Courtney Williamson’s dream has always been academia. After obtaining a BA from Spelman College in Atlanta and a PhD from Carnegie Mellon’s Tepper School of Business, her straight path to personal achievement seemed clearly paved on its way to research and teaching. But things changed. And today instead she is an accomplished inventor and entrepreneur who is improving the lives of thousands and eventually millions of Parkinson’s Disease patients by simply improving their posture.
Courtney has a fascinating story, surrounded by care, pivoting and a strong mission “why.” Her mother had Parkinson’s disease and Courtney spent years caring for her realizing there had to be a device to help PD patients with their posture, and everything else that involves. “I founded AbiliLife when I was a doctoral student at Carnegie Mellon. During that time, I realized the need for a product to help my mother, a 25-year Parkinson’s disease patient, with her posture. Before my mother passed away, I invented the Calibrace+ and founded AbiliLife, which has developed into a full-service medical device company.“
The Calibrace+ is a patented orthotic back brace with a pulley-tension system that mechanically lifts a patient’s shoulders and back for optimal torso alignment, largely improving their posture. This brings huge benefits to patients from reducing pain, to allowing them to swallow better, to enhancing their dignity and quality of life. Some of the customer testimonials are downright comforting as they are heart breaking. And this was the true inspiration for Courtney. She walked away on her lifelong dream of academia. She was not even an engineer, by her own admission, she jokes about having trouble assembling an Ikea bed. She was not a born entrepreneur. But she had learned a lot about care taking. And it was her desire to help her mother and others like her that took her off course and in an entirely new direction.
Courtney is originally from Baltimore and landed in Pittsburgh to get her PhD at Carnegie Mellon, which offered her multiple benefits. “The competitive advantage that I used to leverage AbiliLife’s growth is my connection with Carnegie Mellon University. I benefited greatly from CMU’s interdisciplinary mindset and was able to glean insights from students and professors across the campus. In addition, Pittsburgh’s advanced medical practices and services provide an excellent community to help me develop AbiliLife’s medical devices.”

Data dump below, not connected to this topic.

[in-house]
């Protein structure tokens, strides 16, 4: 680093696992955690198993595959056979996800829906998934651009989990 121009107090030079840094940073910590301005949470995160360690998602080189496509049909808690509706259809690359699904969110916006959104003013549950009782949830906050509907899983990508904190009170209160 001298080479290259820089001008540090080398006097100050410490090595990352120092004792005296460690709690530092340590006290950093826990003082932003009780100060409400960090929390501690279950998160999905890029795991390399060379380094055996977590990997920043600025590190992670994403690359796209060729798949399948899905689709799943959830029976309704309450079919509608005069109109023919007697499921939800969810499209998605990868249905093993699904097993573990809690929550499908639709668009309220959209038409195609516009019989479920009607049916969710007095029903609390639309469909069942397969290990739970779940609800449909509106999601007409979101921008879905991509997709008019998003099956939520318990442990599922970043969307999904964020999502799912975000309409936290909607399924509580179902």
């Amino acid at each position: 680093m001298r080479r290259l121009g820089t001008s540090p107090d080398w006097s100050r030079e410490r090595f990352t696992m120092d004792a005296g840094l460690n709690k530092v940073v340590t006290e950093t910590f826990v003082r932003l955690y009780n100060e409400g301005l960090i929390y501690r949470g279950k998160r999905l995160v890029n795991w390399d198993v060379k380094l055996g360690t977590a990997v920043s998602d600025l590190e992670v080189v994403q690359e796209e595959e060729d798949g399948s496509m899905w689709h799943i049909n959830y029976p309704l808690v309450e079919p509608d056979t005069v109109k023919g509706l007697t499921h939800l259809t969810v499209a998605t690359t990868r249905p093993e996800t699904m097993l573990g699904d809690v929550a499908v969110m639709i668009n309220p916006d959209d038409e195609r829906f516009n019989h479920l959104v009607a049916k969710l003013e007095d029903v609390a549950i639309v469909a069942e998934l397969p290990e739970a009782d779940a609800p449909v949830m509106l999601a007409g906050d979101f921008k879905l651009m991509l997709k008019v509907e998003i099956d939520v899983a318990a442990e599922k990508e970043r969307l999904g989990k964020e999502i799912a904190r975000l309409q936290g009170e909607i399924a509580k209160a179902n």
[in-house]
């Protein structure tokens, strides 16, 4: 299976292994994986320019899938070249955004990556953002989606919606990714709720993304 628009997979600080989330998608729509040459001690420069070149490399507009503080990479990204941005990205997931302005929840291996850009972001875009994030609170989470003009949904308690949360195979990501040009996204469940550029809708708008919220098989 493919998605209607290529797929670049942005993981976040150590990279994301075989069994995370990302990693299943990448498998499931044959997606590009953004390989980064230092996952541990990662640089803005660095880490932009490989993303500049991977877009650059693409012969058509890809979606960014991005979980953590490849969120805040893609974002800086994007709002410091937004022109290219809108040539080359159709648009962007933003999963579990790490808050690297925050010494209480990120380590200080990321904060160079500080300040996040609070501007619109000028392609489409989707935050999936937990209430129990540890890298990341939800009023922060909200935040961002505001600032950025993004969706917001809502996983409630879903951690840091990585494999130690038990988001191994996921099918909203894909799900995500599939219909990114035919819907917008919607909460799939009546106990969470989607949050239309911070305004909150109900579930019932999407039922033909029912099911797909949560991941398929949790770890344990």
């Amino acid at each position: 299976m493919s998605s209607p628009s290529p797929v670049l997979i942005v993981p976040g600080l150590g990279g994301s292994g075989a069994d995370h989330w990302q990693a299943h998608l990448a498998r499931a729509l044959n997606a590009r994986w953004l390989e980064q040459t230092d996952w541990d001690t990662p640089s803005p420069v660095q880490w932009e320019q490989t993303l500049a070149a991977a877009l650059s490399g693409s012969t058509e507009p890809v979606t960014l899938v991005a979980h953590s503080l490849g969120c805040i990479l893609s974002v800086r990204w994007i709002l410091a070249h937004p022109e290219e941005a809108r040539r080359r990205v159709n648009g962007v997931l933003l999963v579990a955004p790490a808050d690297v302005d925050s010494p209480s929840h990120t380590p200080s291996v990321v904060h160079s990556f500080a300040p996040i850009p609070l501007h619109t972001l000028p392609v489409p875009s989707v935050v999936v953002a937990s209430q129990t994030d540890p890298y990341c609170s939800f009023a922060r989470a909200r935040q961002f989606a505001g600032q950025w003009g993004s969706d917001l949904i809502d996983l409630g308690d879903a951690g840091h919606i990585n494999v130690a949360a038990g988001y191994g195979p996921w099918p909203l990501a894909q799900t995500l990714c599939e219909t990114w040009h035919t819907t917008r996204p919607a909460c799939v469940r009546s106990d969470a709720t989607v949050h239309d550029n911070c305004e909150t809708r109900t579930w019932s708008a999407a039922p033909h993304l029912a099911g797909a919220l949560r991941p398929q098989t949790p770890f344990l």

AbiliLife is a leading med-tech firm in town. Its Calibrace+ is 100% reimbursed by Medicare and commercial insurance, it is sold nation-wide, and has been prescribed by physicians in over 50 hospitals such as Johns Hopkins, the Mayo Clinic, and Mount Sinai Beth Israel. Its second product is the GaitTracker, currently in R&D, a telehealth application and wearable device system for continuous, in-home monitoring and tracking of Parkinson’s Disease (PD) motor symptoms.
Courtney is one of very few successful founders and CEOs that fit the diversity profile the city and its technology community want to see grow, and she is fully aware. “Pittsburgh has a lot of work to do in terms of being inclusive. I’ve lived here for 10 years and have seen several neighborhoods push diverse communities out of their homes in favor of condominiums, upscale apartments, and business buildings. My request is that Pittsburgh stop accepting awards for being the ‘most livable’ city when the racial disparities are so profound and are the cause of deaths, reduced quality of life, and injustice.”
She’s certainly not alone in her thinking, but probably more frustrated than most that with all of its benefits and advantages, Pittsburgh remains behind. We asked her if she has a favorite Pittsburgh anecdote and she said “No, but I very much want to be invited to a Pittsburgh wedding with a bona fide cookie table!” But all jokes aside, she continues focused on the need for Pittsburgh to get its diversity act straight, “I love the various neighborhoods, I enjoy taking a long walk in Schenley Park in the morning and then grab an amazing Italian lunch in Bloomfield. But we need to look at equity and how so many of our communities are disenfranchised.”